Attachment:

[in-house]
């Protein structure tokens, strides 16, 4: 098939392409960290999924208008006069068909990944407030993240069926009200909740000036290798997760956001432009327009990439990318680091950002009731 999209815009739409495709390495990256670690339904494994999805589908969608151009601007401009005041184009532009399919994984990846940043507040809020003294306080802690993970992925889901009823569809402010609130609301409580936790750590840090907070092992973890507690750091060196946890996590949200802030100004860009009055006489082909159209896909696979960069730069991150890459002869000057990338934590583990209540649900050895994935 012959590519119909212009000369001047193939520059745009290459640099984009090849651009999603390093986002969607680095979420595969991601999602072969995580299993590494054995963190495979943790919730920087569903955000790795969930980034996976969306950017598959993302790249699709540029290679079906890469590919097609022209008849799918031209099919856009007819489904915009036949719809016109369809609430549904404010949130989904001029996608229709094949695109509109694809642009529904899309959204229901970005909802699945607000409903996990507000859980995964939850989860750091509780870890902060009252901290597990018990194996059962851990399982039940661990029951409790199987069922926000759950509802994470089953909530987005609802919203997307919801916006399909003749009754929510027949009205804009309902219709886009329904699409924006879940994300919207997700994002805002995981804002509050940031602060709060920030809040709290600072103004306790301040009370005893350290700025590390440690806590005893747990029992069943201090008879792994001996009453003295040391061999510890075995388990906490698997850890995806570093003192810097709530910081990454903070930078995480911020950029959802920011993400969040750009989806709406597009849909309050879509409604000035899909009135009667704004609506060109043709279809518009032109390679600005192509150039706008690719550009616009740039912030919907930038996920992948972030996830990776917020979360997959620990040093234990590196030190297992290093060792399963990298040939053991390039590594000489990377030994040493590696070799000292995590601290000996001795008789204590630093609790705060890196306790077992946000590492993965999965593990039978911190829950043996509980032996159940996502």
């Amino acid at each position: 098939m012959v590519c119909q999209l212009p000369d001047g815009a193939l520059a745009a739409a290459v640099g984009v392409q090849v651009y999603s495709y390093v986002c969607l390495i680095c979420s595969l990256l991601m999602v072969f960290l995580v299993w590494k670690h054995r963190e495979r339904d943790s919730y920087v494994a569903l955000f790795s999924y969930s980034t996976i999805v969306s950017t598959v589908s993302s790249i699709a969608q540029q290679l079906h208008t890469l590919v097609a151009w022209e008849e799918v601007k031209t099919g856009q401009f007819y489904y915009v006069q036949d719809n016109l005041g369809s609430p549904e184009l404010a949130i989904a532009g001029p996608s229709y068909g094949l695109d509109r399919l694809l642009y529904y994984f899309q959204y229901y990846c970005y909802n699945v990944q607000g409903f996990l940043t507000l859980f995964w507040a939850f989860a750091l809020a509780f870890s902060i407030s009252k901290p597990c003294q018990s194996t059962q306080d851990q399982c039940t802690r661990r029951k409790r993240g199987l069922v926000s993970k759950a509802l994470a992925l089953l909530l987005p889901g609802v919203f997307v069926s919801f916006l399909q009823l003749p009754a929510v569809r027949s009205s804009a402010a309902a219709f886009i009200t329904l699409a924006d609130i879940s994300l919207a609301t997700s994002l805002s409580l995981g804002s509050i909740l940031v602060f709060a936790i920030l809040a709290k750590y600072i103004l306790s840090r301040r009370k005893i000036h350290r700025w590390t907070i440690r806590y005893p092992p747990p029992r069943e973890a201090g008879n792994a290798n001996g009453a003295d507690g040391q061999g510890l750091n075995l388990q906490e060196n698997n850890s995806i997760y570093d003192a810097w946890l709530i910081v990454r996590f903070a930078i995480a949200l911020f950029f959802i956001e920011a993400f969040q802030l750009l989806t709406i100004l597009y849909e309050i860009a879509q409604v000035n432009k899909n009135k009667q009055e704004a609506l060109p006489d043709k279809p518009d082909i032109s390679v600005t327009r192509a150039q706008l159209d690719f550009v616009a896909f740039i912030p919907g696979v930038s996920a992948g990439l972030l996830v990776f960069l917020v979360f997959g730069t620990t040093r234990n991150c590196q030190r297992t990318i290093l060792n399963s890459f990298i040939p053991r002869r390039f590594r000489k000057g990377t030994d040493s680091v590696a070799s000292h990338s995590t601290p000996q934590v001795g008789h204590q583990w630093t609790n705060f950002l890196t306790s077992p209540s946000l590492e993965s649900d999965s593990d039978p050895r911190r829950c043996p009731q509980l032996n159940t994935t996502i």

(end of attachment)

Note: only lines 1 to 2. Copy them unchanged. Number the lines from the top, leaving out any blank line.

[in-house]
């Protein structure tokens, strides 16, 4: 098939392409960290999924208008006069068909990944407030993240069926009200909740000036290798997760956001432009327009990439990318680091950002009731 999209815009739409495709390495990256670690339904494994999805589908969608151009601007401009005041184009532009399919994984990846940043507040809020003294306080802690993970992925889901009823569809402010609130609301409580936790750590840090907070092992973890507690750091060196946890996590949200802030100004860009009055006489082909159209896909696979960069730069991150890459002869000057990338934590583990209540649900050895994935 012959590519119909212009000369001047193939520059745009290459640099984009090849651009999603390093986002969607680095979420595969991601999602072969995580299993590494054995963190495979943790919730920087569903955000790795969930980034996976969306950017598959993302790249699709540029290679079906890469590919097609022209008849799918031209099919856009007819489904915009036949719809016109369809609430549904404010949130989904001029996608229709094949695109509109694809642009529904899309959204229901970005909802699945607000409903996990507000859980995964939850989860750091509780870890902060009252901290597990018990194996059962851990399982039940661990029951409790199987069922926000759950509802994470089953909530987005609802919203997307919801916006399909003749009754929510027949009205804009309902219709886009329904699409924006879940994300919207997700994002805002995981804002509050940031602060709060920030809040709290600072103004306790301040009370005893350290700025590390440690806590005893747990029992069943201090008879792994001996009453003295040391061999510890075995388990906490698997850890995806570093003192810097709530910081990454903070930078995480911020950029959802920011993400969040750009989806709406597009849909309050879509409604000035899909009135009667704004609506060109043709279809518009032109390679600005192509150039706008690719550009616009740039912030919907930038996920992948972030996830990776917020979360997959620990040093234990590196030190297992290093060792399963990298040939053991390039590594000489990377030994040493590696070799000292995590601290000996001795008789204590630093609790705060890196306790077992946000590492993965999965593990039978911190829950043996509980032996159940996502």